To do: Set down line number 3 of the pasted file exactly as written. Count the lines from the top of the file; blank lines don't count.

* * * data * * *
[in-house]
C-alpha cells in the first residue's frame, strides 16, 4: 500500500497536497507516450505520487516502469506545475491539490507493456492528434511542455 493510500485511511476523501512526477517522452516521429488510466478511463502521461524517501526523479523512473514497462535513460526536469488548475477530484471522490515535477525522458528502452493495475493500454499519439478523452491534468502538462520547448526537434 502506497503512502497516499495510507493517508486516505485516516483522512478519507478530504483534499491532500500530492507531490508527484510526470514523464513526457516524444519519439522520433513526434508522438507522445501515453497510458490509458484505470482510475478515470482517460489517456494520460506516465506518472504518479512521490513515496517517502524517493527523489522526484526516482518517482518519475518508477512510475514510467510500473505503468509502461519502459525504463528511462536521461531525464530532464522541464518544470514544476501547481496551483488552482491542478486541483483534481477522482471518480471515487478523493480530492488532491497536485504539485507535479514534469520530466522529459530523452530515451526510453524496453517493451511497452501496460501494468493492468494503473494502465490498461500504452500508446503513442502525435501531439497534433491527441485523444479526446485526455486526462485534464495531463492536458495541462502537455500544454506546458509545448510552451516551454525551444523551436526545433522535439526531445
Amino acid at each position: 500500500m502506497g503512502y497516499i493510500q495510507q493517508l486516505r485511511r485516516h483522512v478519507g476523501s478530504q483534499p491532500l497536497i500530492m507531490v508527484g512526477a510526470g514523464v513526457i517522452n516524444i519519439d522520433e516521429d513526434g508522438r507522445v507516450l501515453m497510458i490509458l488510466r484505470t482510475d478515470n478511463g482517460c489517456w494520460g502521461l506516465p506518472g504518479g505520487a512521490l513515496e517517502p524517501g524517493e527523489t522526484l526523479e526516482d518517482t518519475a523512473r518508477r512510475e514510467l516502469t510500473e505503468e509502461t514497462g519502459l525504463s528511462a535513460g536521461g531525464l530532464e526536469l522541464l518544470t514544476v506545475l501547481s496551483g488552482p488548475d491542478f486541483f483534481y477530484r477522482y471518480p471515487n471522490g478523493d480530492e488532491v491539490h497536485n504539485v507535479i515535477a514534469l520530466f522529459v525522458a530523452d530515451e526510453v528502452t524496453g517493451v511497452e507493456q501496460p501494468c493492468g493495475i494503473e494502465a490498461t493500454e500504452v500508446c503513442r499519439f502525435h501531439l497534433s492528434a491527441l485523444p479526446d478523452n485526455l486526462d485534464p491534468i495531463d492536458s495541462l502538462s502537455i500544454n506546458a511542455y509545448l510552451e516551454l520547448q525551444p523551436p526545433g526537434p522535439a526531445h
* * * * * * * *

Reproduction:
Amino acid at each position: 500500500m502506497g503512502y497516499i493510500q495510507q493517508l486516505r485511511r485516516h483522512v478519507g476523501s478530504q483534499p491532500l497536497i500530492m507531490v508527484g512526477a510526470g514523464v513526457i517522452n516524444i519519439d522520433e516521429d513526434g508522438r507522445v507516450l501515453m497510458i490509458l488510466r484505470t482510475d478515470n478511463g482517460c489517456w494520460g502521461l506516465p506518472g504518479g505520487a512521490l513515496e517517502p524517501g524517493e527523489t522526484l526523479e526516482d518517482t518519475a523512473r518508477r512510475e514510467l516502469t510500473e505503468e509502461t514497462g519502459l525504463s528511462a535513460g536521461g531525464l530532464e526536469l522541464l518544470t514544476v506545475l501547481s496551483g488552482p488548475d491542478f486541483f483534481y477530484r477522482y471518480p471515487n471522490g478523493d480530492e488532491v491539490h497536485n504539485v507535479i515535477a514534469l520530466f522529459v525522458a530523452d530515451e526510453v528502452t524496453g517493451v511497452e507493456q501496460p501494468c493492468g493495475i494503473e494502465a490498461t493500454e500504452v500508446c503513442r499519439f502525435h501531439l497534433s492528434a491527441l485523444p479526446d478523452n485526455l486526462d485534464p491534468i495531463d492536458s495541462l502538462s502537455i500544454n506546458a511542455y509545448l510552451e516551454l520547448q525551444p523551436p526545433g526537434p522535439a526531445h